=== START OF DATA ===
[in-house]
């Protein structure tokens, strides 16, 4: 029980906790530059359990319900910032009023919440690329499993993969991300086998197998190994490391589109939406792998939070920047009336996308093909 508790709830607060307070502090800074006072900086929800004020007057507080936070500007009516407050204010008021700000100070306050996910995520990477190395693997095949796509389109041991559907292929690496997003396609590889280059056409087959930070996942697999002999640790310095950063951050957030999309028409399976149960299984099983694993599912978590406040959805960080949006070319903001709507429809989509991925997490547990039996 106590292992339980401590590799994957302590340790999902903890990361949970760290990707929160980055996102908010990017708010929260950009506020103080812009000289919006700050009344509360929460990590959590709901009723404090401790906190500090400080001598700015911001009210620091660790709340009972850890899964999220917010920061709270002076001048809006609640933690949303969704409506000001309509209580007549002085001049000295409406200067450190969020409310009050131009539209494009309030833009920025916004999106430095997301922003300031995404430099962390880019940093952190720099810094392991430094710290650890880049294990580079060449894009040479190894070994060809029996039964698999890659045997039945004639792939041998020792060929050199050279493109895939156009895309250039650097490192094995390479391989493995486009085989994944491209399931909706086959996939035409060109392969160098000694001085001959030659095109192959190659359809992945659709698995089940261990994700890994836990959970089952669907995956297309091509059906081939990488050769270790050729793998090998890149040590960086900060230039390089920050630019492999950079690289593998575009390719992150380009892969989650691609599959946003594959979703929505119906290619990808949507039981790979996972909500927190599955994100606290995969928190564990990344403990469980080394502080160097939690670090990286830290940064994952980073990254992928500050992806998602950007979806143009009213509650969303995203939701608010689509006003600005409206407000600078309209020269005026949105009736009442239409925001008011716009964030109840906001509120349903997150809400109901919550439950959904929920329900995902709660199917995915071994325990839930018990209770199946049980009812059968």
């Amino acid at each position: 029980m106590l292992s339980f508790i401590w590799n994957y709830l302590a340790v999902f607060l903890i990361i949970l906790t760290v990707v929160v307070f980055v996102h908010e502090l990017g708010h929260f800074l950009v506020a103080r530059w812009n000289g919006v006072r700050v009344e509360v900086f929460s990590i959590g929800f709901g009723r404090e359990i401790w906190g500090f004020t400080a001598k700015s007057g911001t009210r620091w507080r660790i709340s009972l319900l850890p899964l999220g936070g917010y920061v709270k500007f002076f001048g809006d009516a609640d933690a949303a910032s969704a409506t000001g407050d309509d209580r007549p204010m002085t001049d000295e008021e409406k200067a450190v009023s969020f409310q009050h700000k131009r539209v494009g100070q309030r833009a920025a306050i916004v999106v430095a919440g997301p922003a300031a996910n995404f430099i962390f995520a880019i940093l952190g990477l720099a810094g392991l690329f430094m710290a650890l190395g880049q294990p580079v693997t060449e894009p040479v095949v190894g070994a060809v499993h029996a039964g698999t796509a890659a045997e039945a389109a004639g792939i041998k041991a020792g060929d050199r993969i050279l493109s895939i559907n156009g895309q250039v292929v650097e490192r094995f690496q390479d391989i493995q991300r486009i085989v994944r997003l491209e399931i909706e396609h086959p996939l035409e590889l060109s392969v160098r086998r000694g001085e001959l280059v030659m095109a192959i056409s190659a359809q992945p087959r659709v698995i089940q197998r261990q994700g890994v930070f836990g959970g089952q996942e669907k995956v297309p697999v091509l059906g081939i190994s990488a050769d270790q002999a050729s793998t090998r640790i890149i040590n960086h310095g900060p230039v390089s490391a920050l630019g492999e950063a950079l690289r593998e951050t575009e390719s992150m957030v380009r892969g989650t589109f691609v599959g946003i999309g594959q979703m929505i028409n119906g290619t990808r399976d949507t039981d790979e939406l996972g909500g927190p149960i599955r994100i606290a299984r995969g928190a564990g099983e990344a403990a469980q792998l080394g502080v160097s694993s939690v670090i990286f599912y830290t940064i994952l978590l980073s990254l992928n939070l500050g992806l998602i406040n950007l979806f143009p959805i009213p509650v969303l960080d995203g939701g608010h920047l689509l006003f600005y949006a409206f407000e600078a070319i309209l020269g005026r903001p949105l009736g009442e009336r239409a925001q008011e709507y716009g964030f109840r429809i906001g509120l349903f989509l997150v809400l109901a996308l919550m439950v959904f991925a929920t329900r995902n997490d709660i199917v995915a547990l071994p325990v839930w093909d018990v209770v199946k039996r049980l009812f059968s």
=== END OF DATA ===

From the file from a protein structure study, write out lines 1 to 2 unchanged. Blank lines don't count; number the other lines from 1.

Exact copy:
[in-house]
């Protein structure tokens, strides 16, 4: 029980906790530059359990319900910032009023919440690329499993993969991300086998197998190994490391589109939406792998939070920047009336996308093909 508790709830607060307070502090800074006072900086929800004020007057507080936070500007009516407050204010008021700000100070306050996910995520990477190395693997095949796509389109041991559907292929690496997003396609590889280059056409087959930070996942697999002999640790310095950063951050957030999309028409399976149960299984099983694993599912978590406040959805960080949006070319903001709507429809989509991925997490547990039996 106590292992339980401590590799994957302590340790999902903890990361949970760290990707929160980055996102908010990017708010929260950009506020103080812009000289919006700050009344509360929460990590959590709901009723404090401790906190500090400080001598700015911001009210620091660790709340009972850890899964999220917010920061709270002076001048809006609640933690949303969704409506000001309509209580007549002085001049000295409406200067450190969020409310009050131009539209494009309030833009920025916004999106430095997301922003300031995404430099962390880019940093952190720099810094392991430094710290650890880049294990580079060449894009040479190894070994060809029996039964698999890659045997039945004639792939041998020792060929050199050279493109895939156009895309250039650097490192094995390479391989493995486009085989994944491209399931909706086959996939035409060109392969160098000694001085001959030659095109192959190659359809992945659709698995089940261990994700890994836990959970089952669907995956297309091509059906081939990488050769270790050729793998090998890149040590960086900060230039390089920050630019492999950079690289593998575009390719992150380009892969989650691609599959946003594959979703929505119906290619990808949507039981790979996972909500927190599955994100606290995969928190564990990344403990469980080394502080160097939690670090990286830290940064994952980073990254992928500050992806998602950007979806143009009213509650969303995203939701608010689509006003600005409206407000600078309209020269005026949105009736009442239409925001008011716009964030109840906001509120349903997150809400109901919550439950959904929920329900995902709660199917995915071994325990839930018990209770199946049980009812059968």